The constant cycle of planting creates an incredible root structure which prevents run-off during heavy rain. It also keeps the carbon where it belongs – in the soil by way of organic matter – rather than escaping into the atmosphere.

This style of farming also drastically reduces the carbon-emission inputs needed to farm, further benefiting the environment. 

If you’re a soil-health expert, you know this already!

If you’re a curious consumer, you’re in a group that Steve calls “the boss of the future-proof farmer.”




In his book “The Future-Proof Farm,” Steve describes how today’s educated consumers are the ones that will ultimately dictate which farming methods will rise in success.

He describes an account of a mom shopping for groceries, carefully reading nutritional labels to make wise and healthy decisions for her family.

Meet your new boss,” I tell fellow farmers as I speak to audiences about the virtues of cover crops and other environmentally sound agricultural practices. “Whether you like it or not, your future is in her hands.

Today, in the age of social media, many more people are talking about how their food is produced and questioning whether Big Agriculture has continued to chase the big bucks at the expense of their health and the planet’s welfare.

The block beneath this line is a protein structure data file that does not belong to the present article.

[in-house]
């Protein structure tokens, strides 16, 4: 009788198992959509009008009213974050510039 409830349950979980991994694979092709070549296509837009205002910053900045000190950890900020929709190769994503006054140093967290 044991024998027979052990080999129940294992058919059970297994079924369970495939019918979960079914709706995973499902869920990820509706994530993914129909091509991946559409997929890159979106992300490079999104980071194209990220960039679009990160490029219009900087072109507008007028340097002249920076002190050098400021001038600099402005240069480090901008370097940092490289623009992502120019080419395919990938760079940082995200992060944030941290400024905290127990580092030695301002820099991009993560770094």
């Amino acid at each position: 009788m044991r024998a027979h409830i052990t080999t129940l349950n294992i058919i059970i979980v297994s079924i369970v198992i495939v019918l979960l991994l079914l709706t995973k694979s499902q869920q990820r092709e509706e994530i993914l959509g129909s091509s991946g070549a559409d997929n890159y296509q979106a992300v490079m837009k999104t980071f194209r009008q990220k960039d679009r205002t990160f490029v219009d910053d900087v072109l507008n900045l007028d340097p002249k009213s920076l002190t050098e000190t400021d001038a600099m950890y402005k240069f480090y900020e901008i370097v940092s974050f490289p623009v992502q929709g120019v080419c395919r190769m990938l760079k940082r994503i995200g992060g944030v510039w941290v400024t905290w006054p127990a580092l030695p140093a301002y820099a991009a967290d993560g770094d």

As environmental and social awareness continues to take root in our society, many Americans sincerely want to do their part. They have been willing to spend more for food if they are convinced that it was grown responsibly by farmers they respect. As consumers take notice, the marketers follow suit – and so the trend accelerates.

“I’m not saying she’s always right,” I quickly add. “She doesn’t know more about farming than you do, by any means, and what she thinks is the truth isn’t necessarily so. She probably hasn’t spent any time out on a tractor or tried to get by on a farmer’s paycheck. That lady likely has no clue what goes into running a farm. She might not consider, for example, that those organic berries perhaps were trucked for thousands of miles, leaving a carbon footprint from coast to coast. She might not realize that those happy free-range chickens pictured on the carton don’t look much like the ones that produce eggs at a price that she can afford.”